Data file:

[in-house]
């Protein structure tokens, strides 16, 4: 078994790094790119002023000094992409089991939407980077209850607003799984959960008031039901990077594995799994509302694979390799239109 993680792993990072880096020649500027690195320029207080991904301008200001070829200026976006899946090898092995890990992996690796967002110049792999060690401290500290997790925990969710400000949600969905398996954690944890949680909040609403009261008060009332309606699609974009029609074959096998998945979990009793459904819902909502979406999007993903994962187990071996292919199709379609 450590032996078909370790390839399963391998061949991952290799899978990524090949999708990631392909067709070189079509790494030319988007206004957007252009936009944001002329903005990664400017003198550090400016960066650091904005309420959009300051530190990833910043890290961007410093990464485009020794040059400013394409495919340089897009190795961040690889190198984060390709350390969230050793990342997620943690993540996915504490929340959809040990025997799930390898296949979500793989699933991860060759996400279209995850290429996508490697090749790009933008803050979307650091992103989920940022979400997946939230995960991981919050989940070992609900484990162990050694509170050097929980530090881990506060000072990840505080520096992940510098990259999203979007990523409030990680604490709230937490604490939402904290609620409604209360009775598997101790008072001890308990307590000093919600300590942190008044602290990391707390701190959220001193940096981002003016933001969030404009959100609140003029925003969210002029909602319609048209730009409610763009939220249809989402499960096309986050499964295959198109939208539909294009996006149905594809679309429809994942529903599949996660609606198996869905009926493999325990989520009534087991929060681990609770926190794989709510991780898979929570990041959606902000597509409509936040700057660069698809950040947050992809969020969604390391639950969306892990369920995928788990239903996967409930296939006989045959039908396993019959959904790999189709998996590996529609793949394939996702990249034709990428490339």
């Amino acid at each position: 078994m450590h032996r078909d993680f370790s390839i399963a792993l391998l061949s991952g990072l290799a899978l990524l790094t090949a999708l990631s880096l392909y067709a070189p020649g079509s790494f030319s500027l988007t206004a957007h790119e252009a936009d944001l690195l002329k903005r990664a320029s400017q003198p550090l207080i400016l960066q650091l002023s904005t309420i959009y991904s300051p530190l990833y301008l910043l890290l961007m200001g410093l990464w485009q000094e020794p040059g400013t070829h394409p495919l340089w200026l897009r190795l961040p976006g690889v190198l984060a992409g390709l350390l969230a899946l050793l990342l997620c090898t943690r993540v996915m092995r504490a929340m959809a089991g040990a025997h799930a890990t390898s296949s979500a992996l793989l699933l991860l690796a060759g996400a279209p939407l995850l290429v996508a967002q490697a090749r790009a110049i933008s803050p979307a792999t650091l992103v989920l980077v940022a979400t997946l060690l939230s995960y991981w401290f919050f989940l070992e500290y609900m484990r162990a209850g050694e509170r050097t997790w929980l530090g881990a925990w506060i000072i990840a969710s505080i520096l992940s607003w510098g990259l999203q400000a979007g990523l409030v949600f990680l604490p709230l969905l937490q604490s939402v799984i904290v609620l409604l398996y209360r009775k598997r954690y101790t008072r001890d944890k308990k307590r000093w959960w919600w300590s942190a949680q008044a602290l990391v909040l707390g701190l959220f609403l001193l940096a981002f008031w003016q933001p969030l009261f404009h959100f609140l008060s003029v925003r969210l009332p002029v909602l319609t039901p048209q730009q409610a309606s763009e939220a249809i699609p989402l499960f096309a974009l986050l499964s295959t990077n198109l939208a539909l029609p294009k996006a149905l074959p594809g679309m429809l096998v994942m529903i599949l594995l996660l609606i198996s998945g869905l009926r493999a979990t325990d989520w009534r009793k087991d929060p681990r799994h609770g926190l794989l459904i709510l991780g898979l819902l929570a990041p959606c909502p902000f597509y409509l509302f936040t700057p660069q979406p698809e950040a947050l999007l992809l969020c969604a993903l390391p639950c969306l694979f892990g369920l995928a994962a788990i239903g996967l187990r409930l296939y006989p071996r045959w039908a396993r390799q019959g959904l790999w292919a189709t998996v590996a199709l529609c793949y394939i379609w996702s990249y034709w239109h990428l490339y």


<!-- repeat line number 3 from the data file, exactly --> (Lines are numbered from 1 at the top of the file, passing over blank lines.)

């Amino acid at each position: 078994m450590h032996r078909d993680f370790s390839i399963a792993l391998l061949s991952g990072l290799a899978l990524l790094t090949a999708l990631s880096l392909y067709a070189p020649g079509s790494f030319s500027l988007t206004a957007h790119e252009a936009d944001l690195l002329k903005r990664a320029s400017q003198p550090l207080i400016l960066q650091l002023s904005t309420i959009y991904s300051p530190l990833y301008l910043l890290l961007m200001g410093l990464w485009q000094e020794p040059g400013t070829h394409p495919l340089w200026l897009r190795l961040p976006g690889v190198l984060a992409g390709l350390l969230a899946l050793l990342l997620c090898t943690r993540v996915m092995r504490a929340m959809a089991g040990a025997h799930a890990t390898s296949s979500a992996l793989l699933l991860l690796a060759g996400a279209p939407l995850l290429v996508a967002q490697a090749r790009a110049i933008s803050p979307a792999t650091l992103v989920l980077v940022a979400t997946l060690l939230s995960y991981w401290f919050f989940l070992e500290y609900m484990r162990a209850g050694e509170r050097t997790w929980l530090g881990a925990w506060i000072i990840a969710s505080i520096l992940s607003w510098g990259l999203q400000a979007g990523l409030v949600f990680l604490p709230l969905l937490q604490s939402v799984i904290v609620l409604l398996y209360r009775k598997r954690y101790t008072r001890d944890k308990k307590r000093w959960w919600w300590s942190a949680q008044a602290l990391v909040l707390g701190l959220f609403l001193l940096a981002f008031w003016q933001p969030l009261f404009h959100f609140l008060s003029v925003r969210l009332p002029v909602l319609t039901p048209q730009q409610a309606s763009e939220a249809i699609p989402l499960f096309a974009l986050l499964s295959t990077n198109l939208a539909l029609p294009k996006a149905l074959p594809g679309m429809l096998v994942m529903i599949l594995l996660l609606i198996s998945g869905l009926r493999a979990t325990d989520w009534r009793k087991d929060p681990r799994h609770g926190l794989l459904i709510l991780g898979l819902l929570a990041p959606c909502p902000f597509y409509l509302f936040t700057p660069q979406p698809e950040a947050l999007l992809l969020c969604a993903l390391p639950c969306l694979f892990g369920l995928a994962a788990i239903g996967l187990r409930l296939y006989p071996r045959w039908a396993r390799q019959g959904l790999w292919a189709t998996v590996a199709l529609c793949y394939i379609w996702s990249y034709w239109h990428l490339y």